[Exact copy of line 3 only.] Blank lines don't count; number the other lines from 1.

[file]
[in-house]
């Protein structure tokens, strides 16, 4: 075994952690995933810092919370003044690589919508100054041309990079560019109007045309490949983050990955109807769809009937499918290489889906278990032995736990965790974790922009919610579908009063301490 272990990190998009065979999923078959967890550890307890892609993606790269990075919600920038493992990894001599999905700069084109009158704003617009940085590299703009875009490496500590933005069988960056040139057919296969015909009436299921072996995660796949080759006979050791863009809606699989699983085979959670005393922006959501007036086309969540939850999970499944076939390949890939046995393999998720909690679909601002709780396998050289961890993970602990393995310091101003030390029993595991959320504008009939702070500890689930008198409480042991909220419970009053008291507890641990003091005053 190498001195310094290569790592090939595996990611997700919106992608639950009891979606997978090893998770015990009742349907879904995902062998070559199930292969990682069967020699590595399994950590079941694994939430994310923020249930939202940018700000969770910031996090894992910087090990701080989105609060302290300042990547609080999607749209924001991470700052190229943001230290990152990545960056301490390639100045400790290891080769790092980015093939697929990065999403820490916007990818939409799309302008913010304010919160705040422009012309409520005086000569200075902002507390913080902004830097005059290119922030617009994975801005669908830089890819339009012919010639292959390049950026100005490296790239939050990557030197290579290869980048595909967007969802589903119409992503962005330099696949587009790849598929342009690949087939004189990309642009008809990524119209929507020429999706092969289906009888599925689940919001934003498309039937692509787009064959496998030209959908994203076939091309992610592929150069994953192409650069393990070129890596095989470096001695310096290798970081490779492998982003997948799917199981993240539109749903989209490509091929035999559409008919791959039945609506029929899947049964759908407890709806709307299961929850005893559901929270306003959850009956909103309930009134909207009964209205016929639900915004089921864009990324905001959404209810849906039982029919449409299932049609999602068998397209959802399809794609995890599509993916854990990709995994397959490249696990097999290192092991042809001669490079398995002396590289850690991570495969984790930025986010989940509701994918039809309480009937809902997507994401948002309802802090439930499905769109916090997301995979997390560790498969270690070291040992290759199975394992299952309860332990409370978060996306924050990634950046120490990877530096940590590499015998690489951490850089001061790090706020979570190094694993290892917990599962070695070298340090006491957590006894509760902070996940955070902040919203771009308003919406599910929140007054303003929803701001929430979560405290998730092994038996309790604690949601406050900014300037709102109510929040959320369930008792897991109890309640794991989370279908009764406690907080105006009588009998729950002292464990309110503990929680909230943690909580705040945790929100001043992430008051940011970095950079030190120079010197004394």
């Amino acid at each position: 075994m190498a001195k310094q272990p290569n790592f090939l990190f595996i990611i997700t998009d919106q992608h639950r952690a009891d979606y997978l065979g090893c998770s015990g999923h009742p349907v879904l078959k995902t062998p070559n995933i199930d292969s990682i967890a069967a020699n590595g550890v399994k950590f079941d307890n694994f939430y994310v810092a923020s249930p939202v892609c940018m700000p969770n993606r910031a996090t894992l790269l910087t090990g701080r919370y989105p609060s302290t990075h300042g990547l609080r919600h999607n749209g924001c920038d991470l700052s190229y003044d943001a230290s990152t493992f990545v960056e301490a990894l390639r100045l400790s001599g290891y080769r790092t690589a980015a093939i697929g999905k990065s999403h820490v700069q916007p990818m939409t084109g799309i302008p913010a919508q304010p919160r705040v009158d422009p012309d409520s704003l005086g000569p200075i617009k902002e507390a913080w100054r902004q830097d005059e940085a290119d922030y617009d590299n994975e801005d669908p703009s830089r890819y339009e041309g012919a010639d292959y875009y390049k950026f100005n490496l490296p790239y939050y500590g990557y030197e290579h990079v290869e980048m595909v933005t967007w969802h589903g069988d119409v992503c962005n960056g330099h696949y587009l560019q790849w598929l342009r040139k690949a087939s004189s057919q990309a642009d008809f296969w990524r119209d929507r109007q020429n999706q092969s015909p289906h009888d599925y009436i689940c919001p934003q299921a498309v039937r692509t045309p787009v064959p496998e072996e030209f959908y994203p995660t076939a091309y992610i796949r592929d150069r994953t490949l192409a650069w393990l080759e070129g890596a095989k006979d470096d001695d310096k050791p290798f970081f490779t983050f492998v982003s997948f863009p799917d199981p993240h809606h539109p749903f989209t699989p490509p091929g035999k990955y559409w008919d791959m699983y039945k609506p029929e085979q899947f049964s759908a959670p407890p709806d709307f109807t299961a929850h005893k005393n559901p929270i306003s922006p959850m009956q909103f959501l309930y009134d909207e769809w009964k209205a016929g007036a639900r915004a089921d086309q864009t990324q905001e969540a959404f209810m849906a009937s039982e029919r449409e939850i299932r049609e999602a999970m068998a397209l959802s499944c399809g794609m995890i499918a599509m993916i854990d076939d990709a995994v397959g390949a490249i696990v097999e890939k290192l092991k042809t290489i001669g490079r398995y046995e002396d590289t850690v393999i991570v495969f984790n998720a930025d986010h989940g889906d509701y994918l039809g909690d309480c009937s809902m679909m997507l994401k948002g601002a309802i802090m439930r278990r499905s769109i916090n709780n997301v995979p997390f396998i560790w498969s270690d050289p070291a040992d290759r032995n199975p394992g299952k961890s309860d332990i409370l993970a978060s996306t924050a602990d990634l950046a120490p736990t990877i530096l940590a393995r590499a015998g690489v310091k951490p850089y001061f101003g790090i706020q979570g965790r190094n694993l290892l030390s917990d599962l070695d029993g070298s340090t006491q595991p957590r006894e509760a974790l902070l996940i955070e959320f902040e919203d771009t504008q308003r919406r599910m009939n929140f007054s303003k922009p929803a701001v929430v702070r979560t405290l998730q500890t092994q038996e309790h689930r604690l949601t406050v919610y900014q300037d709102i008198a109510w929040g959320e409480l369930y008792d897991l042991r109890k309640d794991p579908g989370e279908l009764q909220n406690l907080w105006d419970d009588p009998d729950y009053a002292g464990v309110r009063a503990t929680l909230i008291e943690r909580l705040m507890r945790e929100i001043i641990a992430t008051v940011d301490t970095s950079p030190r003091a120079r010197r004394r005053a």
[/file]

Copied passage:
């Amino acid at each position: 075994m190498a001195k310094q272990p290569n790592f090939l990190f595996i990611i997700t998009d919106q992608h639950r952690a009891d979606y997978l065979g090893c998770s015990g999923h009742p349907v879904l078959k995902t062998p070559n995933i199930d292969s990682i967890a069967a020699n590595g550890v399994k950590f079941d307890n694994f939430y994310v810092a923020s249930p939202v892609c940018m700000p969770n993606r910031a996090t894992l790269l910087t090990g701080r919370y989105p609060s302290t990075h300042g990547l609080r919600h999607n749209g924001c920038d991470l700052s190229y003044d943001a230290s990152t493992f990545v960056e301490a990894l390639r100045l400790s001599g290891y080769r790092t690589a980015a093939i697929g999905k990065s999403h820490v700069q916007p990818m939409t084109g799309i302008p913010a919508q304010p919160r705040v009158d422009p012309d409520s704003l005086g000569p200075i617009k902002e507390a913080w100054r902004q830097d005059e940085a290119d922030y617009d590299n994975e801005d669908p703009s830089r890819y339009e041309g012919a010639d292959y875009y390049k950026f100005n490496l490296p790239y939050y500590g990557y030197e290579h990079v290869e980048m595909v933005t967007w969802h589903g069988d119409v992503c962005n960056g330099h696949y587009l560019q790849w598929l342009r040139k690949a087939s004189s057919q990309a642009d008809f296969w990524r119209d929507r109007q020429n999706q092969s015909p289906h009888d599925y009436i689940c919001p934003q299921a498309v039937r692509t045309p787009v064959p496998e072996e030209f959908y994203p995660t076939a091309y992610i796949r592929d150069r994953t490949l192409a650069w393990l080759e070129g890596a095989k006979d470096d001695d310096k050791p290798f970081f490779t983050f492998v982003s997948f863009p799917d199981p993240h809606h539109p749903f989209t699989p490509p091929g035999k990955y559409w008919d791959m699983y039945k609506p029929e085979q899947f049964s759908a959670p407890p709806d709307f109807t299961a929850h005893k005393n559901p929270i306003s922006p959850m009956q909103f959501l309930y009134d909207e769809w009964k209205a016929g007036a639900r915004a089921d086309q864009t990324q905001e969540a959404f209810m849906a009937s039982e029919r449409e939850i299932r049609e999602a999970m068998a397209l959802s499944c399809g794609m995890i499918a599509m993916i854990d076939d990709a995994v397959g390949a490249i696990v097999e890939k290192l092991k042809t290489i001669g490079r398995y046995e002396d590289t850690v393999i991570v495969f984790n998720a930025d986010h989940g889906d509701y994918l039809g909690d309480c009937s809902m679909m997507l994401k948002g601002a309802i802090m439930r278990r499905s769109i916090n709780n997301v995979p997390f396998i560790w498969s270690d050289p070291a040992d290759r032995n199975p394992g299952k961890s309860d332990i409370l993970a978060s996306t924050a602990d990634l950046a120490p736990t990877i530096l940590a393995r590499a015998g690489v310091k951490p850089y001061f101003g790090i706020q979570g965790r190094n694993l290892l030390s917990d599962l070695d029993g070298s340090t006491q595991p957590r006894e509760a974790l902070l996940i955070e959320f902040e919203d771009t504008q308003r919406r599910m009939n929140f007054s303003k922009p929803a701001v929430v702070r979560t405290l998730q500890t092994q038996e309790h689930r604690l949601t406050v919610y900014q300037d709102i008198a109510w929040g959320e409480l369930y008792d897991l042991r109890k309640d794991p579908g989370e279908l009764q909220n406690l907080w105006d419970d009588p009998d729950y009053a002292g464990v309110r009063a503990t929680l909230i008291e943690r909580l705040m507890r945790e929100i001043i641990a992430t008051v940011d301490t970095s950079p030190r003091a120079r010197r004394r005053a």